Bowing to pressure, WeWork tells workers they can co-unionize

National Labor Relations Board argued parts of the 22-page handbook were unlawful

WeWork space in Brooklyn Heights (credit: WeWork) and Adam Neumann
WeWork space in Brooklyn Heights (credit: WeWork) and Adam Neumann

It doesn’t always have to be a labor of love at WeWork. The co-working giant settled a dispute with the National Labor Relations Board late last week, agreeing to inform workers that they have the right to form a union and discuss wages.

The labor relations board said in August that WeWork’s [TRDataCustom] policies, laid out in its 22-page employee handbook, unlawfully banned workers from discussing wages and unionizing. In one section, titled “Do the right thing,” employees were to ask themselves “how would I feel if it made headlines in news outlets,” when determining if their behavior was appropriate. The NLRB also grumbled about a section called “outside activities,” in which employees were told not to pursue certain activities if they “create a conflict of interest that may interfere with the objective exercise of judgment in the best interest of WeWork.”

The company, founded in 2010 and valued at $16 billion in March, agreed to make the changes on Friday as part of the settlement, first initiated by the Local 153 union, Bloomberg reported. WeWork will email employees and post notices around offices explaining that federal law gives people the right to unionize. A spokesperson told Bloomberg that it didn’t believe the handbook unlawfully banned legal activities, but will “make sure this language is absolutely clear.”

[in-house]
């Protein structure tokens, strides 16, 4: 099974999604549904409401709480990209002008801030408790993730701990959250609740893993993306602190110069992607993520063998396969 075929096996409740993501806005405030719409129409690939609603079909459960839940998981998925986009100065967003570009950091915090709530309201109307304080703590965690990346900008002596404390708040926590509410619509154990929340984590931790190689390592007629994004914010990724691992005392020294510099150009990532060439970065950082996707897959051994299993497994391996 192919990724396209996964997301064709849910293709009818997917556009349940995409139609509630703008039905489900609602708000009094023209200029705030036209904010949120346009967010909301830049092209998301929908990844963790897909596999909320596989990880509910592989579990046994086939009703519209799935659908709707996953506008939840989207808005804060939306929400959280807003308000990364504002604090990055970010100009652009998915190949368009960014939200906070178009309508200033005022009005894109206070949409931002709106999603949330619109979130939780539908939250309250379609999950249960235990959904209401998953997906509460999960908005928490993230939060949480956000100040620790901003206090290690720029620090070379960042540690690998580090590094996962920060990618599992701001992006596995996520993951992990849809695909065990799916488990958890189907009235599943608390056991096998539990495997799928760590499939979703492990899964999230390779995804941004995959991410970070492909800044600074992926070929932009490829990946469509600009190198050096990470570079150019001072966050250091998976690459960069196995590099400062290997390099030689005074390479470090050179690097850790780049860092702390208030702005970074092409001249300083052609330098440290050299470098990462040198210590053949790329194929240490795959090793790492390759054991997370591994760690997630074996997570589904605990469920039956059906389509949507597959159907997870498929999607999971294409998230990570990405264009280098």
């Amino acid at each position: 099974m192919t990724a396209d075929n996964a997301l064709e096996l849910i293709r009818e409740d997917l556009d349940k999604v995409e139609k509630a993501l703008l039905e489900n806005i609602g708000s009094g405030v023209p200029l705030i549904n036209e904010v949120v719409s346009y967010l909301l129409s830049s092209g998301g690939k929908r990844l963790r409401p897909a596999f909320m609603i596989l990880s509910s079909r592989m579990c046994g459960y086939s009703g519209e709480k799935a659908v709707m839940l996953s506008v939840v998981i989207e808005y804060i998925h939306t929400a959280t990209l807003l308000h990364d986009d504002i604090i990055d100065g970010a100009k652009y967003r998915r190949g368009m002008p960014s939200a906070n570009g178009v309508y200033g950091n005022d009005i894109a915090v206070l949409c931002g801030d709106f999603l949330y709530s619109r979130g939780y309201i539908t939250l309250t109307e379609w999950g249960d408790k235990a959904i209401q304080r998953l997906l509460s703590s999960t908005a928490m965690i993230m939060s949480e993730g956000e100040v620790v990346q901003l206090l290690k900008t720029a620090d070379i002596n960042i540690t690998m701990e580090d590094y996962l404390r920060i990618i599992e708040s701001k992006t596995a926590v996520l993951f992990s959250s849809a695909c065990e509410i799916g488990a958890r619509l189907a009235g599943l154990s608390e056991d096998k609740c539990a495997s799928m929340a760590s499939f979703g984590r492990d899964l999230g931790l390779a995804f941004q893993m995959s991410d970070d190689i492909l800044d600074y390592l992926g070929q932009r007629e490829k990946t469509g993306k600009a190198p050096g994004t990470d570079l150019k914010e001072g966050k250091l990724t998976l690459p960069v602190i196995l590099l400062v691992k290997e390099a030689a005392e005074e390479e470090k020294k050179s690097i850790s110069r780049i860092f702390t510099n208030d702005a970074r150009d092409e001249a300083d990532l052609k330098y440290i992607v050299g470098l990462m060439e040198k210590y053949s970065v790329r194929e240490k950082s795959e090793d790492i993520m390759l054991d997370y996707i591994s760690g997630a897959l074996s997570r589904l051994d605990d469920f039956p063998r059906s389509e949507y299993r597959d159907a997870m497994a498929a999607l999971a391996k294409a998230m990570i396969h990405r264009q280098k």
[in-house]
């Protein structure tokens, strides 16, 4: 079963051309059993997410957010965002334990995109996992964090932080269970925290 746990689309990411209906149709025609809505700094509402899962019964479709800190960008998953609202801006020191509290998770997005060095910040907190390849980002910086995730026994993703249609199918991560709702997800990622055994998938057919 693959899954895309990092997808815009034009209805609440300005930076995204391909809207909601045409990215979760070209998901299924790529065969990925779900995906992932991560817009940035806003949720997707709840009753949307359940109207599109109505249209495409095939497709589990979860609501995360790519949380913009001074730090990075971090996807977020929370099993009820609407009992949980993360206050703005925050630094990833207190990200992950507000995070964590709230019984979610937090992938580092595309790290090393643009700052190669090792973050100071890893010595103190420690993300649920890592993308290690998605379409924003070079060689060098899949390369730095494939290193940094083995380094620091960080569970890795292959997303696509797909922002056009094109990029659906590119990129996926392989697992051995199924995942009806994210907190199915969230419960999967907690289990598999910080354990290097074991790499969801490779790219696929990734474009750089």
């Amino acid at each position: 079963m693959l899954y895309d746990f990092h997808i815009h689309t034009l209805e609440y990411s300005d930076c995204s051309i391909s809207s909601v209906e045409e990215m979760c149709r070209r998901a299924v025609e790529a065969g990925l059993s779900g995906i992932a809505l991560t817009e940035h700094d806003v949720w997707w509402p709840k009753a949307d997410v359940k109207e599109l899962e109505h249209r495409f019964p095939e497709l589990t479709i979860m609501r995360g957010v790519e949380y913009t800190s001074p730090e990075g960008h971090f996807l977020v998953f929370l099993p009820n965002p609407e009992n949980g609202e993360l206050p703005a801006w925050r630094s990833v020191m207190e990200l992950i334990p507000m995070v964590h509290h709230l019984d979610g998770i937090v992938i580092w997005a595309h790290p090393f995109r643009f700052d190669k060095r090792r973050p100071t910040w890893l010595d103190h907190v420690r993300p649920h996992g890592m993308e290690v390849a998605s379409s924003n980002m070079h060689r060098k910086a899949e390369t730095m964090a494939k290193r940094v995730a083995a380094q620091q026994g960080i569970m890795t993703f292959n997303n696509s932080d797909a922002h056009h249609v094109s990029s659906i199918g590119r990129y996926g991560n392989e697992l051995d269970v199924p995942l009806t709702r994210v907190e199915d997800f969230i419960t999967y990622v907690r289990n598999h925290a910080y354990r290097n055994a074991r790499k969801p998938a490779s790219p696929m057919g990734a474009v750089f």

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Although it’s settled the dispute with the NLRB, WeWork has another labor beef to deal with. A former employee, Tara Zoumer, said she was fired from her job after she refused to sign an arbitration agreement with the firm. Zoumer unsuccessfully tried to enlist colleagues to file a class-action lawsuit for overtime pay, but a company policy that pushed disputes toward arbitration ended those efforts.

It has not been smooth sailing for the company lately. Earlier this year, a leaked document revealed it has downgraded profit projections by 78 percent. Company plans to expand into co-living operations have also been scaled back, amid higher-than-expected construction costs.

In July, The Real Deal took a deep dive behind the strange logic of WeWork’s ginormous valuation. [Bloomberg]Miriam Hall